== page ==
Page images
[merged small][merged small][merged small][merged small][merged small][merged small][ocr errors]


The selections in the present volume, designed primarily for the discussion and practice in college classes of the art of composition, have been arranged under a scheme which the editors believe to be new. There are nine related groups. Each successive group represents a different phase of life, beginning with character and personality, and concluding with art and literature. The whole together, as the table of contents will show, thus presents a body of ideas that includes practically all the great departments of human thought and interest.

It is evident that certain ideals of teaching composition underlie the scheme. The editors believe heartily with Pater that “the chief stimulus of good style is to possess a full, rich, complex matter to grapple with”. Instruction in writing, it is to be feared, too often neglects this sound doctrine and places an emphasis upon formal matters that seems disproportionate, especially when form is made to appear as a thing apart. Form and content go together and one must not suffer at the expense of the other. But a sustained interest in the ways and means of correct expression is aroused only when the student feels that he has something to express. Instructors often contend indeed that the ideas of undergraduates are far to seek, and that most of the time in the class-room is therefore best spent upon formal exercises and drill. The editors do not share this view. They believe that there is no class of people more responsive to new ideas and impressions than college students,

and none more eager, when normally stimulated, to express themselves in writing. They have therefore aimed to present a series of related selections that would arouse thought and provoke oral discussion in the class-room, as well as furnish suitable models of style. In most cases the pieces are too long to be adequately handled in one class hour. A live topic may well be discussed for several hours, until its various sides have been examined and students are awakened to the many questions at issue. The editors have aimed, also, to supply selections so rich and vital in content that instructors themselves will feel challenged to add to the class discussion from their own knowledge and experience, and so turn a stream of fresh ideas upon "stock notions". Thus English composition, which in many courses in our larger institutions is now almost the only non-special study, can be made a direct means of liberalization in the meaning and art of life, as well as an instrument for correct and effective writing.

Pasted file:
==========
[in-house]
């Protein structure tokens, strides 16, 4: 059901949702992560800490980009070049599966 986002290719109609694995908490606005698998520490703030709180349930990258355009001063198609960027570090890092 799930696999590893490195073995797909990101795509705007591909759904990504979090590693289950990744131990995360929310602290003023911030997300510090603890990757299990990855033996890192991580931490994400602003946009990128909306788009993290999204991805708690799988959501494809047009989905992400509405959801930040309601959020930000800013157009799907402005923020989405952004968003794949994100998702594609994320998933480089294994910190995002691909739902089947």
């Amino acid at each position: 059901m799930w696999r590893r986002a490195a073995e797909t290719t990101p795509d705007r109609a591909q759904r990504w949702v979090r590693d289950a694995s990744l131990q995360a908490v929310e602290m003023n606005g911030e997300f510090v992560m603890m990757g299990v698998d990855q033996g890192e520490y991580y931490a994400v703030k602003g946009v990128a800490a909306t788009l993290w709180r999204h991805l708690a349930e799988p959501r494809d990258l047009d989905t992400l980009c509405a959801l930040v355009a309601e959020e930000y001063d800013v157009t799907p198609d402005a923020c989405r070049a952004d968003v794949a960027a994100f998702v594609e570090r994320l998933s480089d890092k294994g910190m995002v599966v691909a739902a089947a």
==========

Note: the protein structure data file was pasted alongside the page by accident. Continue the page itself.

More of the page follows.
The present volume therefore differs from others in the same field. Many recent collections contain pieces too short and unrelated to satisfy the ideals suggested aboveideals which, the editors feel sure, are held by an increasing number of teachers. And older and newer collections alike have been constructed primarily with the purpose of illustrating the conventional categories,--description, narration, exposition. Teachers of composition everywhere are becoming distrustful of an arrangement which is frankly at variance with the actual practice of writing, and are of the opinion that it is better to set the student to the task of composition without confining him too narrowly to one form of discourse. The editors have deliberately avoided, however, the other extreme, which is reflected in one or two recent volumes, of choosing pieces of one type to the exclusion of all others. In collections of this kind variety in form and subject-matter is fully as important as richness of content. Instructors who believe in the use of the types of discourse as the most practicable means of instruction,

will find all the types liberally represented in the present volume. And in order to meet their requirements even more adequately, the editors have included two short stories at the end, as examples of narration with a plot.

Much attention has been given to the suggestions at the end of the volume with the aim of making them practically serviceable and, at the same time, as free as possible from duplication of class work. This aim, the editors came to believe, could best be attained by providing for each group of selections definite suggestions of theme-subjects to be derived by the student from supplementary readings closely related to that group.

F. W. R.


May, 1913.

« PreviousContinue »